San Antonio Spurs coach Gregg Popovich has called out President Donald Trump for a lack of leadership in the face of nationwide unrest set off by the killing of unarmed African American George Floyd last week.
Popovich, a longtime critic of Trump, spoke Sunday to weekly magazine "The Nation," saying unresolved issues of police violence and racism in America had set the stage for the violence that has raged in numerous cities and towns for three straight nights.
"The thing that strikes me is that we all see this police violence and racism and we’ve seen it all before but nothing changes," Popvich said.
"That's why these protests have been so explosive. But without leadership and an understanding of what the problem is, there will never be change. And white Americans have avoided reckoning with this problem forever because it’s been our privilege to be able to avoid it. That also has to change."
Popovich said that Trump was "not just divisive. He's a destroyer.
"I'm appalled that we have a leader who can't say 'Black Lives Matter,'" Popovich said. "In the end, what we have is a fool in place of a president, while the person who really runs the country, Senator Mitch McConnell, destroys the United States for generations to come."
Popovich was among numerous NBA head coaches and assistant coaches who signed a statement from the National Basketball Coaches Association saying they felt duty bound to speak out for those who don't feel they can.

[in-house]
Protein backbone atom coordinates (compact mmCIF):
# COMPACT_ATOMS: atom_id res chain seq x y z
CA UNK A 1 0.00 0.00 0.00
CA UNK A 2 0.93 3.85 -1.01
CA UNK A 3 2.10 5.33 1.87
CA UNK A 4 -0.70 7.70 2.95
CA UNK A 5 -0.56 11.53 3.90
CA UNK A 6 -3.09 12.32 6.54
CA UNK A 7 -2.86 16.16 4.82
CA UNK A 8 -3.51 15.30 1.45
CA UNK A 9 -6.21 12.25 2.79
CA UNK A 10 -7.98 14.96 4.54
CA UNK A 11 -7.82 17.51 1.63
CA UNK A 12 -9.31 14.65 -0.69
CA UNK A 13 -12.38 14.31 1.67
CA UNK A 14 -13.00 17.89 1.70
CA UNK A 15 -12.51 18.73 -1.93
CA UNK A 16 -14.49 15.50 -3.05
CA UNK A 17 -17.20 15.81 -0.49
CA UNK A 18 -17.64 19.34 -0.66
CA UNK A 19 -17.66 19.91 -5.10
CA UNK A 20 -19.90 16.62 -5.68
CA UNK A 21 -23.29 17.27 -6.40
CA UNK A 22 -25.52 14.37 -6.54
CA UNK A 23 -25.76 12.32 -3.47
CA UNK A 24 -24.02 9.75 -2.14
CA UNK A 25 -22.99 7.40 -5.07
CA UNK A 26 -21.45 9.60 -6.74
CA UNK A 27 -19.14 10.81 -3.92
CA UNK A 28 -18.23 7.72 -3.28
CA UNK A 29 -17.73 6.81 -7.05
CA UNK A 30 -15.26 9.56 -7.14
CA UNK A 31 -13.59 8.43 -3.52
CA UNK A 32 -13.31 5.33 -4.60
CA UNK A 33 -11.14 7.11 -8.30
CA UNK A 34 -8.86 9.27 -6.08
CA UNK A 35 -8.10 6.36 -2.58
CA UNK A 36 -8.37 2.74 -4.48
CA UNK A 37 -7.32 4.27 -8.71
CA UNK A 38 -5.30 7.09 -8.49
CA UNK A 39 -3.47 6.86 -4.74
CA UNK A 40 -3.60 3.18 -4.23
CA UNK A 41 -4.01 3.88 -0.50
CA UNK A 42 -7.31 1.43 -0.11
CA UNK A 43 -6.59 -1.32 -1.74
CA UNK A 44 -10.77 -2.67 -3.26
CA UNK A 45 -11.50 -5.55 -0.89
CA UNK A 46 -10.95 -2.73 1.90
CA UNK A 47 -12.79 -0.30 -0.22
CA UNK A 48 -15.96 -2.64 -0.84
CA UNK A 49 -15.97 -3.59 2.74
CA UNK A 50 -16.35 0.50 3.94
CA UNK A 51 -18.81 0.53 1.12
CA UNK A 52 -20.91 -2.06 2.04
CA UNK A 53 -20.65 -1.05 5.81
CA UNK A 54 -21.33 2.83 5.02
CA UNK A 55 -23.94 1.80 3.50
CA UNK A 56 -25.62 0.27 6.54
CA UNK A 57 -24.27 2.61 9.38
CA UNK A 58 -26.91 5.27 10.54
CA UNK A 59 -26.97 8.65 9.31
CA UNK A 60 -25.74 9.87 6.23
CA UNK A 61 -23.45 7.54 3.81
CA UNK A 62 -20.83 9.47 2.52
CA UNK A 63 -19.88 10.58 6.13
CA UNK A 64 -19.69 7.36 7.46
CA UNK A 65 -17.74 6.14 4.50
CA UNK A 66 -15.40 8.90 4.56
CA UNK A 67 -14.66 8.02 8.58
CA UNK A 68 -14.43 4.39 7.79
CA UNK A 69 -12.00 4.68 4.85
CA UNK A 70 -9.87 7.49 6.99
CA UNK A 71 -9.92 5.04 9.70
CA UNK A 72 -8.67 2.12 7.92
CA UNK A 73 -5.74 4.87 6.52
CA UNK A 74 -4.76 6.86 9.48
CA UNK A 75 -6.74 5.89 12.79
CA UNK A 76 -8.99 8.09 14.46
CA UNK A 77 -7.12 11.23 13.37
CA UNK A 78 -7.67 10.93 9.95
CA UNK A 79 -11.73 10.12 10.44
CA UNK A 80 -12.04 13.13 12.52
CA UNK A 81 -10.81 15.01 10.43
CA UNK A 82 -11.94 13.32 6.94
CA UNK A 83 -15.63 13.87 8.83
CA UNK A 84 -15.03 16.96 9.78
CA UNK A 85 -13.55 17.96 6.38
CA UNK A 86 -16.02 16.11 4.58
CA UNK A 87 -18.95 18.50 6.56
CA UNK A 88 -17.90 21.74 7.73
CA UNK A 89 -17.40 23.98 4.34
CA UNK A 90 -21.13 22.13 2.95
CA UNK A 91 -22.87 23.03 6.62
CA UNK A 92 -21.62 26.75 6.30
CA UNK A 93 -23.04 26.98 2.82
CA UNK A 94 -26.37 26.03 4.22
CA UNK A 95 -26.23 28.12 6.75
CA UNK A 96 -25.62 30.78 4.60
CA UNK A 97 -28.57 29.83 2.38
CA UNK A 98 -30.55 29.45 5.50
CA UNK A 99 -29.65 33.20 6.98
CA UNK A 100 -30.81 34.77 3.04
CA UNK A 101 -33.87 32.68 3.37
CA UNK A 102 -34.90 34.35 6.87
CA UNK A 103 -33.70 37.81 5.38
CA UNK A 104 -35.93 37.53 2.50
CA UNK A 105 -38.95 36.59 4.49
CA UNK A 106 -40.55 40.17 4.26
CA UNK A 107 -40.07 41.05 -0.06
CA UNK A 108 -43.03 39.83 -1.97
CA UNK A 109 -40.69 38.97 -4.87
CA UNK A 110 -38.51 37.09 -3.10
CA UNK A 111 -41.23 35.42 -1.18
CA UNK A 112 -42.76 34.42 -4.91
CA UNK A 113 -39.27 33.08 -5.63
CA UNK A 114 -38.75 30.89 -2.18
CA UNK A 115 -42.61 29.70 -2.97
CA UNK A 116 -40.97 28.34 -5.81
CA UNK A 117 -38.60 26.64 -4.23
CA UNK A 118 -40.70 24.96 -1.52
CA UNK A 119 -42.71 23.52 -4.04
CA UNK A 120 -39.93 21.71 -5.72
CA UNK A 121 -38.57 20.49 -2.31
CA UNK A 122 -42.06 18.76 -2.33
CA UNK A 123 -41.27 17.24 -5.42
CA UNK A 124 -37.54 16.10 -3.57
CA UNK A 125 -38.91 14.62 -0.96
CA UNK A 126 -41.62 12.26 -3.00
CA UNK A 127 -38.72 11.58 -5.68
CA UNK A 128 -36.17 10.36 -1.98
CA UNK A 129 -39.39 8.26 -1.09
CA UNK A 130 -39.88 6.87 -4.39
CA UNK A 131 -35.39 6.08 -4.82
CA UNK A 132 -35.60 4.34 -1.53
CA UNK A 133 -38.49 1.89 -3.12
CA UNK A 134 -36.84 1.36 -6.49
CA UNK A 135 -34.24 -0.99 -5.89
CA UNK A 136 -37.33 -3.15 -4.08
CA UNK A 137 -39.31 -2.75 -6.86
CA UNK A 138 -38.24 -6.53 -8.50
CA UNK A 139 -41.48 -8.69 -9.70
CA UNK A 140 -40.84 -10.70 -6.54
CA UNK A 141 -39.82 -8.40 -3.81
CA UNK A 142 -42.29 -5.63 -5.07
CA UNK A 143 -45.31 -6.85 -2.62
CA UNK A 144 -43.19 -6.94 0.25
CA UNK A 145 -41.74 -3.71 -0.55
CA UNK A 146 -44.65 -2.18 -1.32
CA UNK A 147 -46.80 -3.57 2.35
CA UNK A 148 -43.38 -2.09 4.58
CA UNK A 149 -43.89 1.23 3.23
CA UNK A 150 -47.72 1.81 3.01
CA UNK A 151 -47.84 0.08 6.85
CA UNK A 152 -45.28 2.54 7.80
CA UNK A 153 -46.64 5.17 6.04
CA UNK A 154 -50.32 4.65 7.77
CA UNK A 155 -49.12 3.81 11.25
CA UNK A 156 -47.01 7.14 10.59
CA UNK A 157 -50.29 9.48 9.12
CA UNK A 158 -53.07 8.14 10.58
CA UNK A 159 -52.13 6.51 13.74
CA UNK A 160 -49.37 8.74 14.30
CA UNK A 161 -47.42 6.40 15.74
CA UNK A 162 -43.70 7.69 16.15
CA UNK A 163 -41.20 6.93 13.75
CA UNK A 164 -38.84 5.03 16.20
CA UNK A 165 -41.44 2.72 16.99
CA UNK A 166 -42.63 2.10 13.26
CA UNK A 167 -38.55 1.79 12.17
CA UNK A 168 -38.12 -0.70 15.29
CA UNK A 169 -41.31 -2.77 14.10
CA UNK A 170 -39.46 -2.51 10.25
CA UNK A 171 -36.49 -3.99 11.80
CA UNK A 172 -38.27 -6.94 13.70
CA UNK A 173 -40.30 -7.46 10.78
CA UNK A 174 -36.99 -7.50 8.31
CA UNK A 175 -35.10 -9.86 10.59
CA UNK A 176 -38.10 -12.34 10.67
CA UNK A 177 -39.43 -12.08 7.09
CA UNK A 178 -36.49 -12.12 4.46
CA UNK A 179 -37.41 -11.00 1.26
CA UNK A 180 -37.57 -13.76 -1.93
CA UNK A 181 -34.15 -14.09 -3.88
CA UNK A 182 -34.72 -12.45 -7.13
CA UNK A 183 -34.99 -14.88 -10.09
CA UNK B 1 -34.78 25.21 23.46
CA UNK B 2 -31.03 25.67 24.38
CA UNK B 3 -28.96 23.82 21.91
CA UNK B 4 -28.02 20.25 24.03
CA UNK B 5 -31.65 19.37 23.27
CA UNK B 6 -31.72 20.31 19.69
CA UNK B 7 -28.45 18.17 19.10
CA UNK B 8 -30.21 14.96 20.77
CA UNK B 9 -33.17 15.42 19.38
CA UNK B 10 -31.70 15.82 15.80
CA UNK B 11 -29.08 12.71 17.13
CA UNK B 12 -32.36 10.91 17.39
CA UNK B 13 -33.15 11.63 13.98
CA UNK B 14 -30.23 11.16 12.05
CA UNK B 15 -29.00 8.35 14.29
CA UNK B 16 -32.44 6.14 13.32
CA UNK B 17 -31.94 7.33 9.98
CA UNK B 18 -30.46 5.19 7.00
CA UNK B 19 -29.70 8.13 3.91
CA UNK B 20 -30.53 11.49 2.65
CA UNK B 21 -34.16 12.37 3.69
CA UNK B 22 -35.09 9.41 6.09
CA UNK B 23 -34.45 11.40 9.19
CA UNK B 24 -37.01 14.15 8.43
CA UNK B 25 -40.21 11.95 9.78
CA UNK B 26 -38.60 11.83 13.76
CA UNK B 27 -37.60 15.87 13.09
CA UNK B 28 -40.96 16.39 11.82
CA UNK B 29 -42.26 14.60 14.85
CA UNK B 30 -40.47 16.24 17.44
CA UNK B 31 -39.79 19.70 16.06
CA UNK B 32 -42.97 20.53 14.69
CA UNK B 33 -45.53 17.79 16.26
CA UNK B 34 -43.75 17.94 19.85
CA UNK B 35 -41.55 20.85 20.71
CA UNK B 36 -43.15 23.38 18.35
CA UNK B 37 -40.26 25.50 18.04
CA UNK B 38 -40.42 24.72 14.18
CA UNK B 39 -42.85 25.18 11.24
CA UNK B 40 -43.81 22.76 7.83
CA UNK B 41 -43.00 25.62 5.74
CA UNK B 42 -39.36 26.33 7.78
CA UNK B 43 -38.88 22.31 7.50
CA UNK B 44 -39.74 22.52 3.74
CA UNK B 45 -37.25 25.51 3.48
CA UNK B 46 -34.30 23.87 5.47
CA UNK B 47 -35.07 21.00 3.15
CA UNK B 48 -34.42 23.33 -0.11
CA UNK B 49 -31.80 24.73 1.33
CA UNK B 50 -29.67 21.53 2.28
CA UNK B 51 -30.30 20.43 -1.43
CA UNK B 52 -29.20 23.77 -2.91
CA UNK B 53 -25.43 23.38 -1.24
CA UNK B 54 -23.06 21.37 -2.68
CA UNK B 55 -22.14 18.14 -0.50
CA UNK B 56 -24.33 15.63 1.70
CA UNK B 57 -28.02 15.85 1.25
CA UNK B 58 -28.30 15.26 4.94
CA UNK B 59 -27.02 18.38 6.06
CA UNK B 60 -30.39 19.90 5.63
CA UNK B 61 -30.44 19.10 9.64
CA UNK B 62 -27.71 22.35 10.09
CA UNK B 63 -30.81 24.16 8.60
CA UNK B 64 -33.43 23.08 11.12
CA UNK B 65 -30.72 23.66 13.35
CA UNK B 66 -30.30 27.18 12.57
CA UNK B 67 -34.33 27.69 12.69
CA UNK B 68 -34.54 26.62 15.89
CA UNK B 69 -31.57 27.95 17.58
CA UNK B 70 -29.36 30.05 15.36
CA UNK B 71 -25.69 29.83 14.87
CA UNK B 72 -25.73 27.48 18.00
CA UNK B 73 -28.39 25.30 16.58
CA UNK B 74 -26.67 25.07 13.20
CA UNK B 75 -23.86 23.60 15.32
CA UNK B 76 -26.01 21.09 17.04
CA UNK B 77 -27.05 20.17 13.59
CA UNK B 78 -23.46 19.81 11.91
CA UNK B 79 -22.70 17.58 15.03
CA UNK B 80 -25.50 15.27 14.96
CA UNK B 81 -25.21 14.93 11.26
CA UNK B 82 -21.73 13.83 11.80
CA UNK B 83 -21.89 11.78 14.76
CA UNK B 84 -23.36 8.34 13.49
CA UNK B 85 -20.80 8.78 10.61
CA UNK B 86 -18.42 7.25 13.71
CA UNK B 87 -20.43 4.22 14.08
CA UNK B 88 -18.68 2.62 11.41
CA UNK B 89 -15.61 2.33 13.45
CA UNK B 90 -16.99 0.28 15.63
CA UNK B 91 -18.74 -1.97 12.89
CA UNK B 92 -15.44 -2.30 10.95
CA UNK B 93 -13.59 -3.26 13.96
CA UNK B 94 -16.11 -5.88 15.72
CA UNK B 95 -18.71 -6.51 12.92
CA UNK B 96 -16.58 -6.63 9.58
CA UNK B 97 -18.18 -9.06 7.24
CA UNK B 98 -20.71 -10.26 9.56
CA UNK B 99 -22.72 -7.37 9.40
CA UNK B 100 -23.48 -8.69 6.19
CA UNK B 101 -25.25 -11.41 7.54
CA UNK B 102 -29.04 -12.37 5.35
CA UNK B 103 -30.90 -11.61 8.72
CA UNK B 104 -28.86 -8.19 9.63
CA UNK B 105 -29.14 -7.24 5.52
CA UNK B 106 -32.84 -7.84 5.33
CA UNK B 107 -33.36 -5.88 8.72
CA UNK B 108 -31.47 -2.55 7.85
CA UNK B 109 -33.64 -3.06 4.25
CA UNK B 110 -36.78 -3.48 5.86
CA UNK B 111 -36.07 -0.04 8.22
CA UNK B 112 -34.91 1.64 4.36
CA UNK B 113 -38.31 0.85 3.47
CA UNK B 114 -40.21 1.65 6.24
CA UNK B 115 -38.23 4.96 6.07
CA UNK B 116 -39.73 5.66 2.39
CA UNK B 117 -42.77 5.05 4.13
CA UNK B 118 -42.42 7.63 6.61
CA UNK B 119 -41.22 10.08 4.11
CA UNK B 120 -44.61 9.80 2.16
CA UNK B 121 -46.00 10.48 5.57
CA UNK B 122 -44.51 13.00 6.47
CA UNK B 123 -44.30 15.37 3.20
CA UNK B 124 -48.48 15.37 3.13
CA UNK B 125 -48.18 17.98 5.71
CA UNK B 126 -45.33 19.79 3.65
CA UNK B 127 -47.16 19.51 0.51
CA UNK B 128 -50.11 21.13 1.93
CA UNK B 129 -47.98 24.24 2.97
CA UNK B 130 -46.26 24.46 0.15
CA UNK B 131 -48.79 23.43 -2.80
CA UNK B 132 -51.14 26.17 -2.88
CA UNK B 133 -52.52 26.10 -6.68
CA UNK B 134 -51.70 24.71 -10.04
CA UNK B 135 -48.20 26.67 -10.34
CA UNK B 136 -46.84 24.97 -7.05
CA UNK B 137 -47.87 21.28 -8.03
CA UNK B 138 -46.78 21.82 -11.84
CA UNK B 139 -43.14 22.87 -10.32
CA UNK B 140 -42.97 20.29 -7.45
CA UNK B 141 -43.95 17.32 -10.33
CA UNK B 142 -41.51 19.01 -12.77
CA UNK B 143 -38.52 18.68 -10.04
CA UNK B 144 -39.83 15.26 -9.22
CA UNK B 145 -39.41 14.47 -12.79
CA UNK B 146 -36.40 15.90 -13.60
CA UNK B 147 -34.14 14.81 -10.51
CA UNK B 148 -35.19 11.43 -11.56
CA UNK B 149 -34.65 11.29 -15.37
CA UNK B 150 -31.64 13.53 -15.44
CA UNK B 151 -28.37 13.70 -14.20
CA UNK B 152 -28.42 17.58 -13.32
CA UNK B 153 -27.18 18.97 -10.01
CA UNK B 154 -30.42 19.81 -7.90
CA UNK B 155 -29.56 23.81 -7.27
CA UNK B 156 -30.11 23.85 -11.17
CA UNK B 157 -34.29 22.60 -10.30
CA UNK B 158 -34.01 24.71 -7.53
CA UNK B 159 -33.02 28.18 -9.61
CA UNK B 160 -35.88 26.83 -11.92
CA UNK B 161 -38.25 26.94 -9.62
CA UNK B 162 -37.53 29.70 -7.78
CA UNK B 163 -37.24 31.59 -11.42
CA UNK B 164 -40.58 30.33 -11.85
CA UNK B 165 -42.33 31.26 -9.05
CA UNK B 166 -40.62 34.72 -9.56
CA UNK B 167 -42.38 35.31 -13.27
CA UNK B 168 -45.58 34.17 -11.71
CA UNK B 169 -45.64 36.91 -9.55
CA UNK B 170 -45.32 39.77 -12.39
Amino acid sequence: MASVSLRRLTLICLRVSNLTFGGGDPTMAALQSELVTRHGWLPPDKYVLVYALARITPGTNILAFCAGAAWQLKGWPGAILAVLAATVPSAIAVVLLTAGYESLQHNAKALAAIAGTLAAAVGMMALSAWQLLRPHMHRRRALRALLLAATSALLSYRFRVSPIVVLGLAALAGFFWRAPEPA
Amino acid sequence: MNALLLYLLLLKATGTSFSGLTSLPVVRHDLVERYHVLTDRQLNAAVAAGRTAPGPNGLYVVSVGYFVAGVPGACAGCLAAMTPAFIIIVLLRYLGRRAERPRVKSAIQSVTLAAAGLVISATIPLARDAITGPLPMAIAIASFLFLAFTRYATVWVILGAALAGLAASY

"The events of the past few weeks -- police brutality, racial profiling and the weaponization of racism are shameful, inhumane and intolerable. As a diverse group of leaders, we have a responsibility to stand up and speak out for those who don’t have a voice -- and to stand up and speak out for those who don’t feel it is safe to do so," the statement said.
ESPN reported that the NBCA had established a committee of current and former coaches who will work with local leaders and law enforcement for change following Floyd's death, which came after a white Minneapolis policeman knelt on his neck for several minutes.
An official autopsy report released Monday by the Hennepin County medical examiner in Minneapolis said that Floyd died in a homicide involving "neck compression."
That report came after a lawyer for Floyd's family said an independent autopsy found he died of asphyxiation from sustained pressure.
"In other words, he was murdered," tweeted Golden State Warriors coach Steve Kerr, who has along with Popovich has been tapped to serve on the committee along with Atlanta Hawks coach Lloyd Pierce, former New York Knicks coach David Fizdale and former coach Steve Van Gundy, according to ESPN.
"We are committed to working in our NBA cities with local leaders, officials and law enforcement agencies to create positive change in our communities," the coaches' statement said. "We have the power and platform to affect change, and we will use it."